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Jose Mujica

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WORLD
March 11, 2007 | Patrick J. McDonnell and Maura Reynolds, Times Staff Writers
Over lamb chops and cuts of beef, President Bush chatted amiably Saturday at this presidential retreat with a former leader of a legendary band of leftist guerrillas known as the Tupamaros. "I respect you and I'm proud to be in your country," Bush told Jose "Pepe" Mujica, who is now Uruguay's minister of agriculture and livestock, according to a White House aide. Mujica, the aide said, was pleased to give Bush an expansive overview of this tiny nation's agricultural needs.
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WORLD
October 26, 2009 | Associated Press
A blunt-talking former guerrilla seeking to maintain the left's hold on power in Uruguay easily got the most votes in presidential elections Sunday, but failed to win the majority needed to avoid a runoff. Jose "Pepe" Mujica received about 48% of the votes compared with 30% for former President Luis Alberto Lacalle, a free-marketeer who wants to cut government and taxes and reduce alliances with Latin American leftists. Two voter initiatives -- one to remove amnesty for human rights abuses under the 1973-85 dictatorship and another to enable mail-in votes by citizens living outside Uruguay -- also failed to win majorities, according to exit polls by the companies Cifra, Factum and Equipos Mori.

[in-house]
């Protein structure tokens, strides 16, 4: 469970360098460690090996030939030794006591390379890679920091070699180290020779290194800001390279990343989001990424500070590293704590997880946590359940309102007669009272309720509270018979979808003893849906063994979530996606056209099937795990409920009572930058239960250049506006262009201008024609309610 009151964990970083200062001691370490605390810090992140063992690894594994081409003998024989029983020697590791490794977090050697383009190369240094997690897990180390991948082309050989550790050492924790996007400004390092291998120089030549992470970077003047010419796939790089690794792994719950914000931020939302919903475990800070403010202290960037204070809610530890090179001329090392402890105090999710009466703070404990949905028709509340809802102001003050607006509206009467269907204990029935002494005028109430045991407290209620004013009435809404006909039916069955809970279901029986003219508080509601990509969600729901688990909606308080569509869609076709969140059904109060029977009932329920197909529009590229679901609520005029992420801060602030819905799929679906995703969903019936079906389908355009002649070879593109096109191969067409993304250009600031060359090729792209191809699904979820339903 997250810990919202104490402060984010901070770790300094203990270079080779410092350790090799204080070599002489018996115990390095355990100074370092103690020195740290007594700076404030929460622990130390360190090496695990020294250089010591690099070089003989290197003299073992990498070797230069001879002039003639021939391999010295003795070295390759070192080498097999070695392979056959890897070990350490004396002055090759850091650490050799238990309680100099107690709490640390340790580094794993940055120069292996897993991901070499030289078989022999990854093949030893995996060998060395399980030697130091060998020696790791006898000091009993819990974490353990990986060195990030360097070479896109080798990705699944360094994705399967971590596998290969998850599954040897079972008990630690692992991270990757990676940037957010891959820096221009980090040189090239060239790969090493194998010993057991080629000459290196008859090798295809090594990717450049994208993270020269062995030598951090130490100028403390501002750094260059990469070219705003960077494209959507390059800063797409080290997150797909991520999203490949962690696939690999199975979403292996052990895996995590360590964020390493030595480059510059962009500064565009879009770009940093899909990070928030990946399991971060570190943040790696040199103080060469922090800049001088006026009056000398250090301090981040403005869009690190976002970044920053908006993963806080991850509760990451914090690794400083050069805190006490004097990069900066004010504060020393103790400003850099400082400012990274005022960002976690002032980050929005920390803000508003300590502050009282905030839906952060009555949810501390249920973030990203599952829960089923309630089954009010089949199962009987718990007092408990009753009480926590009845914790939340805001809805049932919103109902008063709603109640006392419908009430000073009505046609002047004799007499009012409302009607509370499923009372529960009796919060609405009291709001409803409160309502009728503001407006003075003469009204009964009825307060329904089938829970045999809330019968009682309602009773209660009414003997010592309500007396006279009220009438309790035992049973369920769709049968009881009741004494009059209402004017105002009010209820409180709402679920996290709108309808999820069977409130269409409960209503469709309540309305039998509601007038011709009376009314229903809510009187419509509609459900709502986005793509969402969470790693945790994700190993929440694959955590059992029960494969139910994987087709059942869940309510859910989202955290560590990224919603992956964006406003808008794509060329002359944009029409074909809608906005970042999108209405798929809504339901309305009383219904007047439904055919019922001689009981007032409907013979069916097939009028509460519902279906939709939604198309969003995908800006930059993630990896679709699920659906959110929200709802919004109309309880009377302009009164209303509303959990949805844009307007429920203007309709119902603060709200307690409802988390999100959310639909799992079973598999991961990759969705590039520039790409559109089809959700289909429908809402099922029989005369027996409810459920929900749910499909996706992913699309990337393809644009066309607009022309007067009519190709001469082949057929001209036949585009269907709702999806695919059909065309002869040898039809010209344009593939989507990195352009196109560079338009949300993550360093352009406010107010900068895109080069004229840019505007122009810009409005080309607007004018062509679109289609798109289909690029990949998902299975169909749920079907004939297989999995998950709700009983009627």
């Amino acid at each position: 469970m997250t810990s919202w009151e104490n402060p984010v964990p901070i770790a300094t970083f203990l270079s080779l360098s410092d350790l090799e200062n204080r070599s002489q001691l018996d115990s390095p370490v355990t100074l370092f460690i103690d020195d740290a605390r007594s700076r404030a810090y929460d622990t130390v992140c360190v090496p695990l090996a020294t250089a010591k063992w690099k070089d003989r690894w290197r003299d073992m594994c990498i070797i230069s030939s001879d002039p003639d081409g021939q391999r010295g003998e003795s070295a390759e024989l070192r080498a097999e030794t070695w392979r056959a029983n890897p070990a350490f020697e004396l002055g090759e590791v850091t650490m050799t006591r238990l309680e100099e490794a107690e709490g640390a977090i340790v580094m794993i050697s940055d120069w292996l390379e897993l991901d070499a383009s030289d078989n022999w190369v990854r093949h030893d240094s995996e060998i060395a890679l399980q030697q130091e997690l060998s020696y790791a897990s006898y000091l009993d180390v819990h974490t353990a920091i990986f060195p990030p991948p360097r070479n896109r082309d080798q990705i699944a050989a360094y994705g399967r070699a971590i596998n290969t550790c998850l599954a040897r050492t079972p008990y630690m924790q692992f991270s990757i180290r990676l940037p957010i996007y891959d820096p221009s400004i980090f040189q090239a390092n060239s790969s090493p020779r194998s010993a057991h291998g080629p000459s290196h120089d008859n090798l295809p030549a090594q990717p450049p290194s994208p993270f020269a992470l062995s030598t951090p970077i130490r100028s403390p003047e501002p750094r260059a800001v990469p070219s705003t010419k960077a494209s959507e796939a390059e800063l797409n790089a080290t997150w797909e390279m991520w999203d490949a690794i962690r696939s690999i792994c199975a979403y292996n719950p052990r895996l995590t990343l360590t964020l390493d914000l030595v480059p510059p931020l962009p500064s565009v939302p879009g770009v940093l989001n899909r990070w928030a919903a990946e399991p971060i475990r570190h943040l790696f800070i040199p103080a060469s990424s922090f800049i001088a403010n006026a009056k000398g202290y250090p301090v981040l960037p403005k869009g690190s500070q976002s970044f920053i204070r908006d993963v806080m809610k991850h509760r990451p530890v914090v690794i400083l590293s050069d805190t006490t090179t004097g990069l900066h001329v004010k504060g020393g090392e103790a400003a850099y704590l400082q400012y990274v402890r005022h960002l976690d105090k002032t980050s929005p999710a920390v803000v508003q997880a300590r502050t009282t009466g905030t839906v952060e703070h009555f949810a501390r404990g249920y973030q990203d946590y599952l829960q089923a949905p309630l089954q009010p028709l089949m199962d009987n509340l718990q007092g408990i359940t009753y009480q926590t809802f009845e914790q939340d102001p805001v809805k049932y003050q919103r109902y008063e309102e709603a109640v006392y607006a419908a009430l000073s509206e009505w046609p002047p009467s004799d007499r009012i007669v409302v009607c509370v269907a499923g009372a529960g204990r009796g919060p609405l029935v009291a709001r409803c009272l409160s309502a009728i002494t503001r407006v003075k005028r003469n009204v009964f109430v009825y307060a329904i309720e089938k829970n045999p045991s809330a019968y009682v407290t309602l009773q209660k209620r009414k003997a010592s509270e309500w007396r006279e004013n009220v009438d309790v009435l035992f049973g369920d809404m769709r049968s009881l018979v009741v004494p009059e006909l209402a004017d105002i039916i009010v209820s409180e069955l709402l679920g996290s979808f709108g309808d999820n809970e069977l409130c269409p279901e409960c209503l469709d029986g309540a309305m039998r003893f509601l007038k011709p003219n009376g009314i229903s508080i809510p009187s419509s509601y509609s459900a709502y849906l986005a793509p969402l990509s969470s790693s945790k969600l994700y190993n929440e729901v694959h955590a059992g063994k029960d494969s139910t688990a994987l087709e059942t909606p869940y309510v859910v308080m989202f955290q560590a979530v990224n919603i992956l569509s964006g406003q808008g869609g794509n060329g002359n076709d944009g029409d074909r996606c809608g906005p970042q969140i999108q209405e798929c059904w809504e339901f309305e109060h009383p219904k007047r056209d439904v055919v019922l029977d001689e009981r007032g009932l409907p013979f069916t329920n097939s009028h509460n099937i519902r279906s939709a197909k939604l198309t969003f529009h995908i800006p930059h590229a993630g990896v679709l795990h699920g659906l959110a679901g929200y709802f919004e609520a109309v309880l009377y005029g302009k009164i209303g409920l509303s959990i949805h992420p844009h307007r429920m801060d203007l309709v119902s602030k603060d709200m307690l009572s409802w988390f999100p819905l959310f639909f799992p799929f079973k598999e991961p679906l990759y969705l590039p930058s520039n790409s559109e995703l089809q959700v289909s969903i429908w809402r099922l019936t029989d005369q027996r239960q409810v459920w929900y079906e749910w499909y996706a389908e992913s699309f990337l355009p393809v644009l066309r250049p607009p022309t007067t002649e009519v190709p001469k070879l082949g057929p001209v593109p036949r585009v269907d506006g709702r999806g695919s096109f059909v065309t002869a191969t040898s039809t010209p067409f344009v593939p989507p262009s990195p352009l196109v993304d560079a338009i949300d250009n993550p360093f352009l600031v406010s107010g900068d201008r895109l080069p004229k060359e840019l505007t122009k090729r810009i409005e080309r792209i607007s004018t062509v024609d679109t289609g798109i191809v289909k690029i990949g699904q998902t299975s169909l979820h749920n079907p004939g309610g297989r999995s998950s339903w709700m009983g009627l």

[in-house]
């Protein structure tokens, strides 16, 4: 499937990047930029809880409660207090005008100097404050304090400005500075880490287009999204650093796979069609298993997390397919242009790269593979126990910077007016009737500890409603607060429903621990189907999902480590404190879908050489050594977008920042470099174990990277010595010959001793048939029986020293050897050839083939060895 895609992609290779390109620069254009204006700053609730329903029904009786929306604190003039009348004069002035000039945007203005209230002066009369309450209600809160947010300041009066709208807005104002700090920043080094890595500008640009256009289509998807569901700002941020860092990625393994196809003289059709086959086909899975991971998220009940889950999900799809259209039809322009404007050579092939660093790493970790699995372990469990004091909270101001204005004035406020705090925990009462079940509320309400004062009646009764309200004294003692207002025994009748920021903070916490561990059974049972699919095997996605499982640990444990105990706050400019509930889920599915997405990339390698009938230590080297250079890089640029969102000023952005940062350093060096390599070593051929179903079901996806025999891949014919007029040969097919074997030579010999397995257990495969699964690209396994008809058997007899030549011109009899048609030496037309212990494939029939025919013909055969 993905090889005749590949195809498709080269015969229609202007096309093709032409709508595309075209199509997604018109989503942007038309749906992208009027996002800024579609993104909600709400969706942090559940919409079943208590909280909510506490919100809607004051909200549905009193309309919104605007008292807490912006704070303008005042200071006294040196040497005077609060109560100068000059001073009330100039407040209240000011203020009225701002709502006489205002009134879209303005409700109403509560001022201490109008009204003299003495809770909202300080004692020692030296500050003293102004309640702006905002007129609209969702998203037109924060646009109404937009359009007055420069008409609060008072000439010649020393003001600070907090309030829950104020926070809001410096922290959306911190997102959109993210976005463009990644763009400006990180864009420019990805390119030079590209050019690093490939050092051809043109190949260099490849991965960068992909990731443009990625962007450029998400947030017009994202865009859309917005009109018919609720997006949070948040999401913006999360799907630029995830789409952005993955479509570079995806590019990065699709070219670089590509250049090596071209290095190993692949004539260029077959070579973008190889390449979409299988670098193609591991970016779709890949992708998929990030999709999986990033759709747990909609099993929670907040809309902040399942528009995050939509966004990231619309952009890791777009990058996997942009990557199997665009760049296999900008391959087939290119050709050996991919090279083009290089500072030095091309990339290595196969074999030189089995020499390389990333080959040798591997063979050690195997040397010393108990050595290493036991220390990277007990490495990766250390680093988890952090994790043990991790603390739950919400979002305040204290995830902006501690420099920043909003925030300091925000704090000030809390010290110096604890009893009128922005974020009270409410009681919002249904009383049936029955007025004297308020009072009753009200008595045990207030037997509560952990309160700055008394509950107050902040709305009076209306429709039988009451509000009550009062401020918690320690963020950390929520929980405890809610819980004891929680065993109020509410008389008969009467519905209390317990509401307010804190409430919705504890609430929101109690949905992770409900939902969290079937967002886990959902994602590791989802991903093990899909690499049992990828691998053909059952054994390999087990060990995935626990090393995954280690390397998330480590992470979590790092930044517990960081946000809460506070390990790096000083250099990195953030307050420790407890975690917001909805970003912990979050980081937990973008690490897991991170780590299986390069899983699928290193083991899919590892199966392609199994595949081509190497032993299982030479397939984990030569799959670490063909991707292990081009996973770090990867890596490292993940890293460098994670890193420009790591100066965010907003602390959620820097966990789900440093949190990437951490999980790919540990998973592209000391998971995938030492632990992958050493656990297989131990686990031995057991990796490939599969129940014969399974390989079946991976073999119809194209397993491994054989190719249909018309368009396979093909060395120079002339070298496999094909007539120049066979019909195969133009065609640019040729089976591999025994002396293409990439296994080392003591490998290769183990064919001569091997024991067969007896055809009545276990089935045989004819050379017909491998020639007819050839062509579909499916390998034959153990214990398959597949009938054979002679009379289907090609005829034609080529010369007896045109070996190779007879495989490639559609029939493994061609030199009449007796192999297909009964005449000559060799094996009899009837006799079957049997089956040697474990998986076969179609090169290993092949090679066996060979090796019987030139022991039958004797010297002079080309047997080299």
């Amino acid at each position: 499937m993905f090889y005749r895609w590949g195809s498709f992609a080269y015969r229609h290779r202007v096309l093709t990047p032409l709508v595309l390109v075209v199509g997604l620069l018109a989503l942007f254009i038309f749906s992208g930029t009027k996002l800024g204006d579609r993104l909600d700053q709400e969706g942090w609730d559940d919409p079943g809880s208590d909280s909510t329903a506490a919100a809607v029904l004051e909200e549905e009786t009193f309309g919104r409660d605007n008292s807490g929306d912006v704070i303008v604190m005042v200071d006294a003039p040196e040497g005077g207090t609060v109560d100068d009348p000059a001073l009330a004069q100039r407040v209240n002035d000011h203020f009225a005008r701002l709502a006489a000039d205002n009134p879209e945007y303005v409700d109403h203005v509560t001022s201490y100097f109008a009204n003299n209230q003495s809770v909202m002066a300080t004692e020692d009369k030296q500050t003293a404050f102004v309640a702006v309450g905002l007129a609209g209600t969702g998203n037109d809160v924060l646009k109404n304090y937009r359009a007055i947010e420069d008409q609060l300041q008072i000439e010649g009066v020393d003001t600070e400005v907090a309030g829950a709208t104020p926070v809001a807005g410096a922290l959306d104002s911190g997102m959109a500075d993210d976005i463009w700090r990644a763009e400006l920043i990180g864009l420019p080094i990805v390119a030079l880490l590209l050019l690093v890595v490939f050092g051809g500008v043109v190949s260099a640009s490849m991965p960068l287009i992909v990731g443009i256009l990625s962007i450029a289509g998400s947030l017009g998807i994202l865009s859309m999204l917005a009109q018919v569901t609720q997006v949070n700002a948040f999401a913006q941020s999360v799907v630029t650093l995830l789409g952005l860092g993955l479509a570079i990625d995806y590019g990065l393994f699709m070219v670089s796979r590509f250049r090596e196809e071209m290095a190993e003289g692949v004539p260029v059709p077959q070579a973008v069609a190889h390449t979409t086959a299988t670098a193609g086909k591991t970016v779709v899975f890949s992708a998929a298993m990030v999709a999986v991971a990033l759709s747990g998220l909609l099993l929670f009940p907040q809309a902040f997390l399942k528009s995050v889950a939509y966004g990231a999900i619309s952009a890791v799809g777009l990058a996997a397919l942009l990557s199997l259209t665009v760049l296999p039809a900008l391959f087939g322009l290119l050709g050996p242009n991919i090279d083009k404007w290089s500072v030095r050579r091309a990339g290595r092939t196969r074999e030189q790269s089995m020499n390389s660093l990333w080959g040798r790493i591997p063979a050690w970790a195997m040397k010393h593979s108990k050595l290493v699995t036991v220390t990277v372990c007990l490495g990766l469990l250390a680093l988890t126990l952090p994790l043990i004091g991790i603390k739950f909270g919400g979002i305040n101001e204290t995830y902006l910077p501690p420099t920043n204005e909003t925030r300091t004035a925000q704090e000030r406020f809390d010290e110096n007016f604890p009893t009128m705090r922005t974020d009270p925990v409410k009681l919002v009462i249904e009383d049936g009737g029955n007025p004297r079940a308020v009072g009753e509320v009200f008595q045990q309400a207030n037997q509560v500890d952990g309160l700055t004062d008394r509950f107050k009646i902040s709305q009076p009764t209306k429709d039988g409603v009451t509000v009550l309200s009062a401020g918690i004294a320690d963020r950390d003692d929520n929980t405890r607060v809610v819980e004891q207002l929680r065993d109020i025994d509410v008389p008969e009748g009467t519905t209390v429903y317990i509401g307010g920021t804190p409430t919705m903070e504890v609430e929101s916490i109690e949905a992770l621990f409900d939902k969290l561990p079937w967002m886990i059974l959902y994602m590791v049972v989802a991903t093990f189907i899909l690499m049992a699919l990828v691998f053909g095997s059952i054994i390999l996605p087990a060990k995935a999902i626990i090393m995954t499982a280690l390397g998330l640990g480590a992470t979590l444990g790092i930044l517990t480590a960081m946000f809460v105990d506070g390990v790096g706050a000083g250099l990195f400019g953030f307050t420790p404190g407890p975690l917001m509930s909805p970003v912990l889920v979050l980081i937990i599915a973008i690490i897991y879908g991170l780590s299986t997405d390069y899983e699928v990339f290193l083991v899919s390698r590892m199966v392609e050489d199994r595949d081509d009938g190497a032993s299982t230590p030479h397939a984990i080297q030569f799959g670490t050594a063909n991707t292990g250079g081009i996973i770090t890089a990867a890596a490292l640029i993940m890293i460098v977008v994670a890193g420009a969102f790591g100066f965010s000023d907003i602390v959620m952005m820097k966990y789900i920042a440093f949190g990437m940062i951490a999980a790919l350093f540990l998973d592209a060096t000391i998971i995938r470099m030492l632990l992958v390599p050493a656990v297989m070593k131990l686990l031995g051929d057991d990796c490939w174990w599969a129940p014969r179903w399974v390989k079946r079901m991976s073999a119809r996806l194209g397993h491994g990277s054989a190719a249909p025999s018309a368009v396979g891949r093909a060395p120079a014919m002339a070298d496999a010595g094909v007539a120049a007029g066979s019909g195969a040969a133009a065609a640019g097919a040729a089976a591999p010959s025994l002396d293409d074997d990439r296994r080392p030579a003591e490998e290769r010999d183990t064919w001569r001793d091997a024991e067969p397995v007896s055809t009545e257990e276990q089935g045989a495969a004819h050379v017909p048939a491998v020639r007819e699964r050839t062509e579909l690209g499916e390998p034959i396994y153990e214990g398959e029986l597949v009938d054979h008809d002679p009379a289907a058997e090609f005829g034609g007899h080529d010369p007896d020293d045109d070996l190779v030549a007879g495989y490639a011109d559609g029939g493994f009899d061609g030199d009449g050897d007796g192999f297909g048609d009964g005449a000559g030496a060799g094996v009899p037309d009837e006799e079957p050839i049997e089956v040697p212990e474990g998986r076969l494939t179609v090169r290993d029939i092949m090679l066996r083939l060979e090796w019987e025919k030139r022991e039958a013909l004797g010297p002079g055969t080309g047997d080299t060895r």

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WORLD
October 26, 2009 | Associated Press
A blunt-talking former guerrilla seeking to maintain the left's hold on power in Uruguay easily got the most votes in presidential elections Sunday, but failed to win the majority needed to avoid a runoff. Jose "Pepe" Mujica received about 48% of the votes compared with 30% for former President Luis Alberto Lacalle, a free-marketeer who wants to cut government and taxes and reduce alliances with Latin American leftists. Two voter initiatives -- one to remove amnesty for human rights abuses under the 1973-85 dictatorship and another to enable mail-in votes by citizens living outside Uruguay -- also failed to win majorities, according to exit polls by the companies Cifra, Factum and Equipos Mori.